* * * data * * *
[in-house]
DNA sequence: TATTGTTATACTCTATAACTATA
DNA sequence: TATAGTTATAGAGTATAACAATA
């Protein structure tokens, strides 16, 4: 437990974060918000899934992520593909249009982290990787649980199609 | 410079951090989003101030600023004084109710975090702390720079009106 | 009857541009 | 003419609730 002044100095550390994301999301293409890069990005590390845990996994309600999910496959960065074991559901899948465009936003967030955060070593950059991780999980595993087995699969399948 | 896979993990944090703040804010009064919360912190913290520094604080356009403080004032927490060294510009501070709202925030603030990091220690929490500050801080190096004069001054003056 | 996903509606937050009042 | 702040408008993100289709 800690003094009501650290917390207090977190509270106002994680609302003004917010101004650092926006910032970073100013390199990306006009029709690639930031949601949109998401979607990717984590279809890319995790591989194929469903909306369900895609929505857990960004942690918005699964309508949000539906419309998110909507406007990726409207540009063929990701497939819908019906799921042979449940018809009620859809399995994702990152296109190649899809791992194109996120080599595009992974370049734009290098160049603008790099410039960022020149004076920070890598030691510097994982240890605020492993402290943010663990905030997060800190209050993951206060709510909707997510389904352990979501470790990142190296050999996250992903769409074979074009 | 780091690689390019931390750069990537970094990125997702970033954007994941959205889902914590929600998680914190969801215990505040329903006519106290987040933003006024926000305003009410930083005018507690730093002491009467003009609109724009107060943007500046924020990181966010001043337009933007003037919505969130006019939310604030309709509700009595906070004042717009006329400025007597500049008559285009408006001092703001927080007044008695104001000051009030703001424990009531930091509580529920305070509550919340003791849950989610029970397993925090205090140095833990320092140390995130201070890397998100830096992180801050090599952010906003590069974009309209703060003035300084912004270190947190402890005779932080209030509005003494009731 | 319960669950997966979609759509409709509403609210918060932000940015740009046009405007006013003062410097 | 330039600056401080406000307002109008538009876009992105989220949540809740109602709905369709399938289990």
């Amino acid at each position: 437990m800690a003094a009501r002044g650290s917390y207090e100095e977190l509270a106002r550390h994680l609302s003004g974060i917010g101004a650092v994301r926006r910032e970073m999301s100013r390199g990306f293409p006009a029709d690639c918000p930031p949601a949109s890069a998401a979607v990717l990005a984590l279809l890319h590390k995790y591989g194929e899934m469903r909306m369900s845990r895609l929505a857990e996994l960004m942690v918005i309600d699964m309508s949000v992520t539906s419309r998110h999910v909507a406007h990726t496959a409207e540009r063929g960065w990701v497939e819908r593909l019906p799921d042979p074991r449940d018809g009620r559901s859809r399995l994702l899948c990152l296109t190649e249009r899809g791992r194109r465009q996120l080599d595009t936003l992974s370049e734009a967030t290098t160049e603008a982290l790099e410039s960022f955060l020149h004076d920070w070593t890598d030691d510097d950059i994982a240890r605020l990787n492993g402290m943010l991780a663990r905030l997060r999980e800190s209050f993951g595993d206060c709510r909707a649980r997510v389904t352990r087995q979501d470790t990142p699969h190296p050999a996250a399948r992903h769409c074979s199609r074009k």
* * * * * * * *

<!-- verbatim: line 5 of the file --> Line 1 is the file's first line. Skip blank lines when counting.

């Amino acid at each position: 437990m800690a003094a009501r002044g650290s917390y207090e100095e977190l509270a106002r550390h994680l609302s003004g974060i917010g101004a650092v994301r926006r910032e970073m999301s100013r390199g990306f293409p006009a029709d690639c918000p930031p949601a949109s890069a998401a979607v990717l990005a984590l279809l890319h590390k995790y591989g194929e899934m469903r909306m369900s845990r895609l929505a857990e996994l960004m942690v918005i309600d699964m309508s949000v992520t539906s419309r998110h999910v909507a406007h990726t496959a409207e540009r063929g960065w990701v497939e819908r593909l019906p799921d042979p074991r449940d018809g009620r559901s859809r399995l994702l899948c990152l296109t190649e249009r899809g791992r194109r465009q996120l080599d595009t936003l992974s370049e734009a967030t290098t160049e603008a982290l790099e410039s960022f955060l020149h004076d920070w070593t890598d030691d510097d950059i994982a240890r605020l990787n492993g402290m943010l991780a663990r905030l997060r999980e800190s209050f993951g595993d206060c709510r909707a649980r997510v389904t352990r087995q979501d470790t990142p699969h190296p050999a996250a399948r992903h769409c074979s199609r074009k």